Campylobacteriosis is an infectious disease caused by Gram-negative bacteria of the Campylobacter genus. Described in the 1950s as a rare bacteraemia in immunocompromised individuals, campylobacteriosis was first identified as a cause of diarrhoeal diseases in 1972. Most infections (about 90%) are caused by species C. jejuni and C. coli, while those caused by species C. lari, C. fetus and C. upsaliensis are less frequent.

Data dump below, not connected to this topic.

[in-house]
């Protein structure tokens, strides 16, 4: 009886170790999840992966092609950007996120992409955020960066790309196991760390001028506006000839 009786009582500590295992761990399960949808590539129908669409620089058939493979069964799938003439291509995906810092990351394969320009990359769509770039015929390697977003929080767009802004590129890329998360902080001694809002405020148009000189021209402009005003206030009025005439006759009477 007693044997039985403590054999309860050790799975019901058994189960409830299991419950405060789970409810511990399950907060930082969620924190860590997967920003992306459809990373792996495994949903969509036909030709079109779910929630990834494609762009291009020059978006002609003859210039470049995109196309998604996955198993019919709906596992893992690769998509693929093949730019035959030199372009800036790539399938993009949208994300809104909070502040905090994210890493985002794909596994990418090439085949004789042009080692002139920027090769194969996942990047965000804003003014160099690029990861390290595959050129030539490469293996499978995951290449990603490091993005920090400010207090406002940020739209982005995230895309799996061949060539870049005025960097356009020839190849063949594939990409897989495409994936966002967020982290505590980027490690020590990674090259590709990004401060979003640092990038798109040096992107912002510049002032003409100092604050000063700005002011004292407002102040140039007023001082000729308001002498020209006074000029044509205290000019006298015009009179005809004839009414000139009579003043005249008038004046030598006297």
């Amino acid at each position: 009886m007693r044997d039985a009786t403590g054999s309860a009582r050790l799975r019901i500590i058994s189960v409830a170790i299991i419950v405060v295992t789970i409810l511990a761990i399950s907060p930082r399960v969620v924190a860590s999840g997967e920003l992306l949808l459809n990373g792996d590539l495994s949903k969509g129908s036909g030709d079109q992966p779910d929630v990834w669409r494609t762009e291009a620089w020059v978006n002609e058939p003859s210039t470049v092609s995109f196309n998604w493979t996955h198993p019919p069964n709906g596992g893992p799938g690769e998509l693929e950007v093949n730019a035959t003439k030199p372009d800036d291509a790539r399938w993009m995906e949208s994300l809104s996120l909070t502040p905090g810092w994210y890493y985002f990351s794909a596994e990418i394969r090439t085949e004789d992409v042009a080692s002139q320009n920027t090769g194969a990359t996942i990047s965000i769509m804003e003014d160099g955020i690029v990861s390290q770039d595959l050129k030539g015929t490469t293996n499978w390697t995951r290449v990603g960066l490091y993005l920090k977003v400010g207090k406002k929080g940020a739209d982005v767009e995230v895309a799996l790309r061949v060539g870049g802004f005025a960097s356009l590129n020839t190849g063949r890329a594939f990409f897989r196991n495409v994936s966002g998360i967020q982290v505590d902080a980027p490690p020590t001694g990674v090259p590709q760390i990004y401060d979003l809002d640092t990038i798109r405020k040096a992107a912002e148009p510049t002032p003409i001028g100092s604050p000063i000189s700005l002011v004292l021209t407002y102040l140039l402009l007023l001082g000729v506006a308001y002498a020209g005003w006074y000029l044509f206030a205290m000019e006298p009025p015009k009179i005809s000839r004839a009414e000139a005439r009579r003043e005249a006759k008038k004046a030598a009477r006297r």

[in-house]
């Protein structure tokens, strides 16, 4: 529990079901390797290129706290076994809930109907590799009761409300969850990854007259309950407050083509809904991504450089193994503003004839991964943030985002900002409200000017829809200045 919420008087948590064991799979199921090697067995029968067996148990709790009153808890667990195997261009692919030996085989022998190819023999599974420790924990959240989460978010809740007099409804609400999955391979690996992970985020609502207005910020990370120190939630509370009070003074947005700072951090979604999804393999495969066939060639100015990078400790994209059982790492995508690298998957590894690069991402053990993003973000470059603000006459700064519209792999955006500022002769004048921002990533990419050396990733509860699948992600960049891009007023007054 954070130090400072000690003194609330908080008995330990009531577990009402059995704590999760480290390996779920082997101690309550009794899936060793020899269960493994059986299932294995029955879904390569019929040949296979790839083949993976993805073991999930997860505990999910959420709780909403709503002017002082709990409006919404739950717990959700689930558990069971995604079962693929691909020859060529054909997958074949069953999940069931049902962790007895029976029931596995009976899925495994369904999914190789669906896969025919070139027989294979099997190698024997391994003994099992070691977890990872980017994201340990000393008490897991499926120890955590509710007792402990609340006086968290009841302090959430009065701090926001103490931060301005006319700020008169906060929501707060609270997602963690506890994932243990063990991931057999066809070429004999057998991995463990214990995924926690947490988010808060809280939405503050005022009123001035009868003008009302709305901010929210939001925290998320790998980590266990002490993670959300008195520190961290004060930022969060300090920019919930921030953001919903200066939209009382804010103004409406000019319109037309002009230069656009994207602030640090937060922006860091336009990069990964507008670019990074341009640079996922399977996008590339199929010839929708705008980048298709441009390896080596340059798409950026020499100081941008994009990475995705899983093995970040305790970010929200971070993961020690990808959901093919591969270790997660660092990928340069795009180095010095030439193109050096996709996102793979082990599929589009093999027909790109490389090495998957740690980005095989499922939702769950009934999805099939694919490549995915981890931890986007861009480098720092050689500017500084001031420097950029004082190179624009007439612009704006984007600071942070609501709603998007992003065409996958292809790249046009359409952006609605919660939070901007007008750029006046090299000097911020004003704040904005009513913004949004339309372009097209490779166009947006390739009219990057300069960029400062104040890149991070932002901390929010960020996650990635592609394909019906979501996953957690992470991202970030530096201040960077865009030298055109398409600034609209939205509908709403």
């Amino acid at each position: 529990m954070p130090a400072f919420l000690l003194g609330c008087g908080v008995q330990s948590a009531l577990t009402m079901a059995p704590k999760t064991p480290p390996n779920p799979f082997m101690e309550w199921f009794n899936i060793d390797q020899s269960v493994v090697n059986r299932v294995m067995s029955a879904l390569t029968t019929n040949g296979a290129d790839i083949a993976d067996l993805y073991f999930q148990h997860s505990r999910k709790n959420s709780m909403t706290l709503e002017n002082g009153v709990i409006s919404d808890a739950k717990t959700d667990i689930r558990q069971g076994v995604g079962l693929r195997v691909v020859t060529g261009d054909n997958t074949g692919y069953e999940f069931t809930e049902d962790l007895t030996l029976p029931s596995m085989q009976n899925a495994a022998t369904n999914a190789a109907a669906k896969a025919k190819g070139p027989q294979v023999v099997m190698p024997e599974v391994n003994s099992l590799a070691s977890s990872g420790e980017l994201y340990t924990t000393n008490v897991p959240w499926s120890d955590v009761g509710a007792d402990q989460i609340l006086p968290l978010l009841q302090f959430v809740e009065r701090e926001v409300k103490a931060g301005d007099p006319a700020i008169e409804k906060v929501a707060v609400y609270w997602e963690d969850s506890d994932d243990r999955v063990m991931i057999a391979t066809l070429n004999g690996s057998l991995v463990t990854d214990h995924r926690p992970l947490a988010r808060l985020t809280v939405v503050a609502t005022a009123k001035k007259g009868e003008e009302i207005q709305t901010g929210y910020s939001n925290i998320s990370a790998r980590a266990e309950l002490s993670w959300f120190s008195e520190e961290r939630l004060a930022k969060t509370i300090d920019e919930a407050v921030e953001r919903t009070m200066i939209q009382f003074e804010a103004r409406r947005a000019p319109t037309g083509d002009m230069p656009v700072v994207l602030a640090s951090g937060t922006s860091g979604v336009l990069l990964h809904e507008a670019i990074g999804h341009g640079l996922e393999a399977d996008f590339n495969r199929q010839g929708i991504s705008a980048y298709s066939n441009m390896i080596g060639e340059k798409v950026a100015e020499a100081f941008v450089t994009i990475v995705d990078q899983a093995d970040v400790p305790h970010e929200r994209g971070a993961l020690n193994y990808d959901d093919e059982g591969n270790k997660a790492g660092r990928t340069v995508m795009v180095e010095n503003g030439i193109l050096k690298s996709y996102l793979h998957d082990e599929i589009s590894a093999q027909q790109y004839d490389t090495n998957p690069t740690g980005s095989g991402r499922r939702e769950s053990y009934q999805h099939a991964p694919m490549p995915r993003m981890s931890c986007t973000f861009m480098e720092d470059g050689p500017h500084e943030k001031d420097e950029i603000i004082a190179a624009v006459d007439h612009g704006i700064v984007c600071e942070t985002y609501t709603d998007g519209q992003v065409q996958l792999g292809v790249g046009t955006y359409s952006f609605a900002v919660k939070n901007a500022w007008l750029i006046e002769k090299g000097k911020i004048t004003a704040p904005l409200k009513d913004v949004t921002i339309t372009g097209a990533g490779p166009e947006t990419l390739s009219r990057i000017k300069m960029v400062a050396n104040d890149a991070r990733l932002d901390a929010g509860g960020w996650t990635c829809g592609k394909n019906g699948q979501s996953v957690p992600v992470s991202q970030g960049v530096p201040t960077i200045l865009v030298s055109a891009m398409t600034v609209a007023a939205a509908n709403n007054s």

Campylobacteriosis is one of the most common gastrointestinal bacterial diseases worldwide and, in some European countries, its incidence rate is currently higher than that of nontyphoidal salmonelloses. The incidence of this disease, which has actually increased over the last 10 years, is a public health problem with considerable social and economic impact.